Spaceflight Insider

SpaceX tests Falcon 9 rocket ahead of Inmarsat-5 F4 mission

SpaceX tests the Falcon 9 that will be used to send the Inmarsat-5 Flight 4 satellite into space. Photo Credit: SpaceX

SpaceX tests the Falcon 9 that will be used to send the Inmarsat-5 Flight 4 satellite into space. Photo Credit: SpaceX

KENNEDY SPACE CENTER, Fla. — SpaceX has performed its customary static fire test on its latest Falcon 9 rocket, which is slated to launch the Inmarsat-5 Flight 4 satellite into a geostationary transfer orbit during a 50-minute window opening at 7:20 p.m. EDT (23:20 GMT) May 15, 2017.

The hot-fire test took place at 12:45 p.m. EDT (16:45 GMT) May 11 at Launch Complex 39A (LC-39A). The three-second firing was later confirmed by SpaceX via its Twitter account.

The NewSpace company performs static fire tests to ensure all is well with the vehicle before proceeding with a launch several days later. It involves fully fueling the rocket and performing a countdown just like it would on launch day.

Once the countdown reached zero, the nine first stage Merlin 1D engines ignited briefly before an abort was automatically called, shutting the engines down. SpaceX will now go over the data to ensure everything was indeed working properly.

Monday’s launch will use an expendable version of the company’s Falcon 9 rocket. As such, it will sport no legs or grid fins. The reason for this is because the Inmarsat satellite weighs more than 13,000 pounds (5,900 kilograms) and will require as much energy as the rocket can give to loft it into a geostationary transfer orbit.

Between now and the end of June, SpaceX is planning to launch as many as five Falcon 9 rockets. Assuming everything goes without delay, after Monday’s launch the company will start preparing for the CRS-11 Dragon mission, which is expected to occur on June 1, 2017, from LC-39A.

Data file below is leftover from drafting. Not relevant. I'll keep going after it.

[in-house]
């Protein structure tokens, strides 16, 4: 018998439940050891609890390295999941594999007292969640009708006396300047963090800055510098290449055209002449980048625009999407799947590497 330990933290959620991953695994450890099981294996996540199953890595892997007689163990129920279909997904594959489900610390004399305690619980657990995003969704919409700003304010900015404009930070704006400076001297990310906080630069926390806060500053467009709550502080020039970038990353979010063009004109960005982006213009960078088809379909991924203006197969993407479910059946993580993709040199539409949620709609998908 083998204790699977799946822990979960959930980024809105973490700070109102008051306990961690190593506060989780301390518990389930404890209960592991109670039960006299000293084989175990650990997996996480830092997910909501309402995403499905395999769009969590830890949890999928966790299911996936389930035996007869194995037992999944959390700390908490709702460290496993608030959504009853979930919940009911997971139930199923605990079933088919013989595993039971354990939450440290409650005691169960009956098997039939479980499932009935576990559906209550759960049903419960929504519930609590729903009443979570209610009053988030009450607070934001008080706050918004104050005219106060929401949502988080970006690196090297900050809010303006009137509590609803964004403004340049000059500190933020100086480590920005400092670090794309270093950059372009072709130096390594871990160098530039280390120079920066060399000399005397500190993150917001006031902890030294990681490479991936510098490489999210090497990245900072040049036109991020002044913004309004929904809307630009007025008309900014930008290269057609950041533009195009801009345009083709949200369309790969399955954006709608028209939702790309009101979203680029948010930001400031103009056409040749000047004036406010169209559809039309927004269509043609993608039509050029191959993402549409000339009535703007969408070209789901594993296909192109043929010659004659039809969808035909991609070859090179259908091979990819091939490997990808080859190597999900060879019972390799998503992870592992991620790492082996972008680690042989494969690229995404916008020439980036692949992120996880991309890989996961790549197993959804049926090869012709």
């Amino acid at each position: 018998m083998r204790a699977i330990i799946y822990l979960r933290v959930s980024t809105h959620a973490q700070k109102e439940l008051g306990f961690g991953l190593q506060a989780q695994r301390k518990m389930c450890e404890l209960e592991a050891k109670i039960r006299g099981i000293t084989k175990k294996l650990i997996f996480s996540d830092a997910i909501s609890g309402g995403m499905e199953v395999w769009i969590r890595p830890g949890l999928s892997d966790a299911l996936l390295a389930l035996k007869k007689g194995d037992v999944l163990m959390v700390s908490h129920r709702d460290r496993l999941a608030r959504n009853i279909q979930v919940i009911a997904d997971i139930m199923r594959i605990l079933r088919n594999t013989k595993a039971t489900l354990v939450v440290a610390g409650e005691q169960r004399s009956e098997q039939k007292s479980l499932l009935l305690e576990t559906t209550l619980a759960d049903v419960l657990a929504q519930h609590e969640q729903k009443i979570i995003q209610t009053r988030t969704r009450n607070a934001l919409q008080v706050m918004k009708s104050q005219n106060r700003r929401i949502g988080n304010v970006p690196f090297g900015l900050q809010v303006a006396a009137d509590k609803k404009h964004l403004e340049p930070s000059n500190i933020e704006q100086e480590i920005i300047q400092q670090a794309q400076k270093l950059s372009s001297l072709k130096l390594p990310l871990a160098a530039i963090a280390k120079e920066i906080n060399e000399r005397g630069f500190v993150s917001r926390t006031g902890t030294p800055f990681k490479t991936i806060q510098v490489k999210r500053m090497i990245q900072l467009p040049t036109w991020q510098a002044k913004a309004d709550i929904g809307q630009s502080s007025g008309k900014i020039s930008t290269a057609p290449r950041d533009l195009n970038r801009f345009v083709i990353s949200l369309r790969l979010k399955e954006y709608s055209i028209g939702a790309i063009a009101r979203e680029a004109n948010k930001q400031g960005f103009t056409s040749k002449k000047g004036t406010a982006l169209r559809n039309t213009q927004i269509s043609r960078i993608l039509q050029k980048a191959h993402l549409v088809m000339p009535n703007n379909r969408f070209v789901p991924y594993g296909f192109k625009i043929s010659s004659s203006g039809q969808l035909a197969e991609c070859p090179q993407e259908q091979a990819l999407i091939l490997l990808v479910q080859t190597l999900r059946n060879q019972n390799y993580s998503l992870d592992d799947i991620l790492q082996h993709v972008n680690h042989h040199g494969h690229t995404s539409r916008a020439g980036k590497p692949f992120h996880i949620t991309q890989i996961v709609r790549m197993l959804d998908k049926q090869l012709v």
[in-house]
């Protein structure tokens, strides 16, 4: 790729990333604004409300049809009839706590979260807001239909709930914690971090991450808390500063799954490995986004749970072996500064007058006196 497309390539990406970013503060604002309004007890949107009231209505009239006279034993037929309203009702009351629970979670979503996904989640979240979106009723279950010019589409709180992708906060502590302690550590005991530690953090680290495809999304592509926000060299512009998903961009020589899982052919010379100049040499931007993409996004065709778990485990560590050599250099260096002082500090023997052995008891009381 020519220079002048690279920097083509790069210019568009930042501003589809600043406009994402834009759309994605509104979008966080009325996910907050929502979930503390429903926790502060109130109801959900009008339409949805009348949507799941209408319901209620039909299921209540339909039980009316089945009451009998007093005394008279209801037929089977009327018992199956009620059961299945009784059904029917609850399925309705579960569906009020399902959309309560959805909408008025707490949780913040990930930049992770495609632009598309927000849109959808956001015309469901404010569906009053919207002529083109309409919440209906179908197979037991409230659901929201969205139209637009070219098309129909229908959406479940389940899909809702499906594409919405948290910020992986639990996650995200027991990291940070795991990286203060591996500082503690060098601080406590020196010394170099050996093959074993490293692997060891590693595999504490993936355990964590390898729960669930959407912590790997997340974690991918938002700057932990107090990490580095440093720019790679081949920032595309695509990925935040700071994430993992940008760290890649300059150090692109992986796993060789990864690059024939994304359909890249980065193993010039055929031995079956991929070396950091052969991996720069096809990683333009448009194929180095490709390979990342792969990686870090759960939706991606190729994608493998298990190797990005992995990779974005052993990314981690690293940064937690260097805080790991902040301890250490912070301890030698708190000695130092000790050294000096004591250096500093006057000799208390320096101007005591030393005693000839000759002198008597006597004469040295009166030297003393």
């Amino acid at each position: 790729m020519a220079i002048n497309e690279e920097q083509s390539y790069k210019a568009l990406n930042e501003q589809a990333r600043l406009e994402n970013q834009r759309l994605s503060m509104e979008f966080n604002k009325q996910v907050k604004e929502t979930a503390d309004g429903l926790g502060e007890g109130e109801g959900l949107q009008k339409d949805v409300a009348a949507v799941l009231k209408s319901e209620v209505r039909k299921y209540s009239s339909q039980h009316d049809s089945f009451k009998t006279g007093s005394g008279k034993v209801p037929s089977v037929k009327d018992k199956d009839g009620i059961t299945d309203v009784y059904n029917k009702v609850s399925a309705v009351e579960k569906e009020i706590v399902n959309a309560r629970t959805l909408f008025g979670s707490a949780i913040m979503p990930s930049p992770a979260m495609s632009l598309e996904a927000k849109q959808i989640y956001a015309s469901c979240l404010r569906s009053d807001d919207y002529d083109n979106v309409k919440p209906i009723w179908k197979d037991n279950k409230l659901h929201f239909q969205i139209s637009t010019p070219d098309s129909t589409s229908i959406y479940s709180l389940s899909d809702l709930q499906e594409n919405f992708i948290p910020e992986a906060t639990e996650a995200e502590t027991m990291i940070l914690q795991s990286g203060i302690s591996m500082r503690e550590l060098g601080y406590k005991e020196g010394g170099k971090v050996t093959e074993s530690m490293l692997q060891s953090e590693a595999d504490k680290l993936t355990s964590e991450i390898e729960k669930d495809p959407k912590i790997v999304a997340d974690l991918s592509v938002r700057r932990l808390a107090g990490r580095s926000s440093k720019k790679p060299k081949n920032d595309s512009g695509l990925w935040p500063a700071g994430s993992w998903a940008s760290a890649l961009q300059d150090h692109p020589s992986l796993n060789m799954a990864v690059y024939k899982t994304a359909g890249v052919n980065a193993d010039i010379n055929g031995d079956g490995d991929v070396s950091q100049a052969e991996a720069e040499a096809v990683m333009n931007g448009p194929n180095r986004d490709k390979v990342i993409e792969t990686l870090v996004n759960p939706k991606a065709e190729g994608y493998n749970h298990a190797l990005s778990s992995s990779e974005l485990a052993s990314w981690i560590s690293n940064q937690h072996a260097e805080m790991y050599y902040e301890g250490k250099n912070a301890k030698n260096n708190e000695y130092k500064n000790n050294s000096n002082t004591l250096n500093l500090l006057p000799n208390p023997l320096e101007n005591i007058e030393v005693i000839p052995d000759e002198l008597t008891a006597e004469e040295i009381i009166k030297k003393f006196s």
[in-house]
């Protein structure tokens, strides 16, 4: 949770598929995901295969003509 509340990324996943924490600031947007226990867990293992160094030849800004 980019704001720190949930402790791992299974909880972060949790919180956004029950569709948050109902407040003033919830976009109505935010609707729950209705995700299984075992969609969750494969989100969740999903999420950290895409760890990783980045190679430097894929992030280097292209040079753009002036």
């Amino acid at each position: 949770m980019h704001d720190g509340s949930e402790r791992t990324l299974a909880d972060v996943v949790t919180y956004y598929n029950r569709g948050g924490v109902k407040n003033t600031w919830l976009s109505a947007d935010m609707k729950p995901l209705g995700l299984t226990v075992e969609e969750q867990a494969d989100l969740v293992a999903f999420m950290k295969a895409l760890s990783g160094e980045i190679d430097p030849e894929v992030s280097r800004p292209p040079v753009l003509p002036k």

On June 15, 2017, the company will use a second flight-proven first stage to send BulgariaSat 1 into space, also from LC-39A. That mission will utilize the same Falcon 9 booster that sent the 10 Iridium NEXT satellites to orbit back in January 2017.

After that, the second Iridium NEXT flight is slated to occur on June 29, 2017, from Vandenberg Air Force Base in California. Finally, also in late June, SpaceX hopes to send the Intelsat 35e communications satellite into space from LC-39A.

 

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Derek Richardson has a degree in mass media, with an emphasis in contemporary journalism, from Washburn University in Topeka, Kansas. While at Washburn, he was the managing editor of the student run newspaper, the Washburn Review. He also has a blog about the International Space Station, called Orbital Velocity. He met with members of the SpaceFlight Insider team during the flight of a United Launch Alliance Atlas V 551 rocket with the MUOS-4 satellite. Richardson joined our team shortly thereafter. His passion for space ignited when he watched Space Shuttle Discovery launch into space Oct. 29, 1998. Today, this fervor has accelerated toward orbit and shows no signs of slowing down. After dabbling in math and engineering courses in college, he soon realized his true calling was communicating to others about space. Since joining SpaceFlight Insider in 2015, Richardson has worked to increase the quality of our content, eventually becoming our managing editor.

Reader Comments

The rocket will be new or will be a refurbished one?

May 15, 2017

Hi Reboot,
A new one.
Sincerely, Jason Rhian – Editor, SpaceFlight Insider

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